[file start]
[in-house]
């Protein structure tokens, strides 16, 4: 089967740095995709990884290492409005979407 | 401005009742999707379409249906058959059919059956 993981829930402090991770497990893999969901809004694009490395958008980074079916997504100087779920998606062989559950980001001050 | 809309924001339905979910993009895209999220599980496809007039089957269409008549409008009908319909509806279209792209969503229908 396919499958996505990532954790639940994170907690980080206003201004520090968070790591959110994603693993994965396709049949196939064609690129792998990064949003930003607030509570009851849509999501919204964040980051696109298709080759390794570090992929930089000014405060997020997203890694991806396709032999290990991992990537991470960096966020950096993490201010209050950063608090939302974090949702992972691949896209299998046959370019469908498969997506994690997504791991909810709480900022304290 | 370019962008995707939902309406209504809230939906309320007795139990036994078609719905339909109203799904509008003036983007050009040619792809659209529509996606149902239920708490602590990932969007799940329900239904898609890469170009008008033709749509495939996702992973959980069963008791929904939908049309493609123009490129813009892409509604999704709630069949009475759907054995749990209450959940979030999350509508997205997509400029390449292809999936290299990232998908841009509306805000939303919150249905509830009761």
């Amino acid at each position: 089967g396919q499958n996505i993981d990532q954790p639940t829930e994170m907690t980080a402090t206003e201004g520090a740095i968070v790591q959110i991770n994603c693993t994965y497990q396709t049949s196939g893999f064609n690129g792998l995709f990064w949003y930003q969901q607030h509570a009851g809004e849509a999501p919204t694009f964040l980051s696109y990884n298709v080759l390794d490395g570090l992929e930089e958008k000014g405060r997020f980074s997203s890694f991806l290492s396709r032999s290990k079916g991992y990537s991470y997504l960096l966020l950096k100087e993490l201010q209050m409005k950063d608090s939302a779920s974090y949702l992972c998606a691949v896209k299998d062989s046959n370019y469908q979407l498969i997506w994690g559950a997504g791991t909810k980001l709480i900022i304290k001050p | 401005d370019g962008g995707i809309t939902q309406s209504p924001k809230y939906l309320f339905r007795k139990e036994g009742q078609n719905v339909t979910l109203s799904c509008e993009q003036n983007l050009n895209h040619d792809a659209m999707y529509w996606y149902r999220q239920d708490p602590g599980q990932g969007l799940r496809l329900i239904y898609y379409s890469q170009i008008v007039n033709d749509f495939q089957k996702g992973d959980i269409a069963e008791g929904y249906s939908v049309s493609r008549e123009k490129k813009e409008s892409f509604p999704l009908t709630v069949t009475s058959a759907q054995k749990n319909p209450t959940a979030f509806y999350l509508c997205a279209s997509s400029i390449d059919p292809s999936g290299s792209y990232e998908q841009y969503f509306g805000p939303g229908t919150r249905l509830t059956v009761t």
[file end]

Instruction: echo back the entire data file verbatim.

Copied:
[in-house]
């Protein structure tokens, strides 16, 4: 089967740095995709990884290492409005979407 | 401005009742999707379409249906058959059919059956 993981829930402090991770497990893999969901809004694009490395958008980074079916997504100087779920998606062989559950980001001050 | 809309924001339905979910993009895209999220599980496809007039089957269409008549409008009908319909509806279209792209969503229908 396919499958996505990532954790639940994170907690980080206003201004520090968070790591959110994603693993994965396709049949196939064609690129792998990064949003930003607030509570009851849509999501919204964040980051696109298709080759390794570090992929930089000014405060997020997203890694991806396709032999290990991992990537991470960096966020950096993490201010209050950063608090939302974090949702992972691949896209299998046959370019469908498969997506994690997504791991909810709480900022304290 | 370019962008995707939902309406209504809230939906309320007795139990036994078609719905339909109203799904509008003036983007050009040619792809659209529509996606149902239920708490602590990932969007799940329900239904898609890469170009008008033709749509495939996702992973959980069963008791929904939908049309493609123009490129813009892409509604999704709630069949009475759907054995749990209450959940979030999350509508997205997509400029390449292809999936290299990232998908841009509306805000939303919150249905509830009761």
């Amino acid at each position: 089967g396919q499958n996505i993981d990532q954790p639940t829930e994170m907690t980080a402090t206003e201004g520090a740095i968070v790591q959110i991770n994603c693993t994965y497990q396709t049949s196939g893999f064609n690129g792998l995709f990064w949003y930003q969901q607030h509570a009851g809004e849509a999501p919204t694009f964040l980051s696109y990884n298709v080759l390794d490395g570090l992929e930089e958008k000014g405060r997020f980074s997203s890694f991806l290492s396709r032999s290990k079916g991992y990537s991470y997504l960096l966020l950096k100087e993490l201010q209050m409005k950063d608090s939302a779920s974090y949702l992972c998606a691949v896209k299998d062989s046959n370019y469908q979407l498969i997506w994690g559950a997504g791991t909810k980001l709480i900022i304290k001050p | 401005d370019g962008g995707i809309t939902q309406s209504p924001k809230y939906l309320f339905r007795k139990e036994g009742q078609n719905v339909t979910l109203s799904c509008e993009q003036n983007l050009n895209h040619d792809a659209m999707y529509w996606y149902r999220q239920d708490p602590g599980q990932g969007l799940r496809l329900i239904y898609y379409s890469q170009i008008v007039n033709d749509f495939q089957k996702g992973d959980i269409a069963e008791g929904y249906s939908v049309s493609r008549e123009k490129k813009e409008s892409f509604p999704l009908t709630v069949t009475s058959a759907q054995k749990n319909p209450t959940a979030f509806y999350l509508c997205a279209s997509s400029i390449d059919p292809s999936g290299s792209y990232e998908q841009y969503f509306g805000p939303g229908t919150r249905l509830t059956v009761t």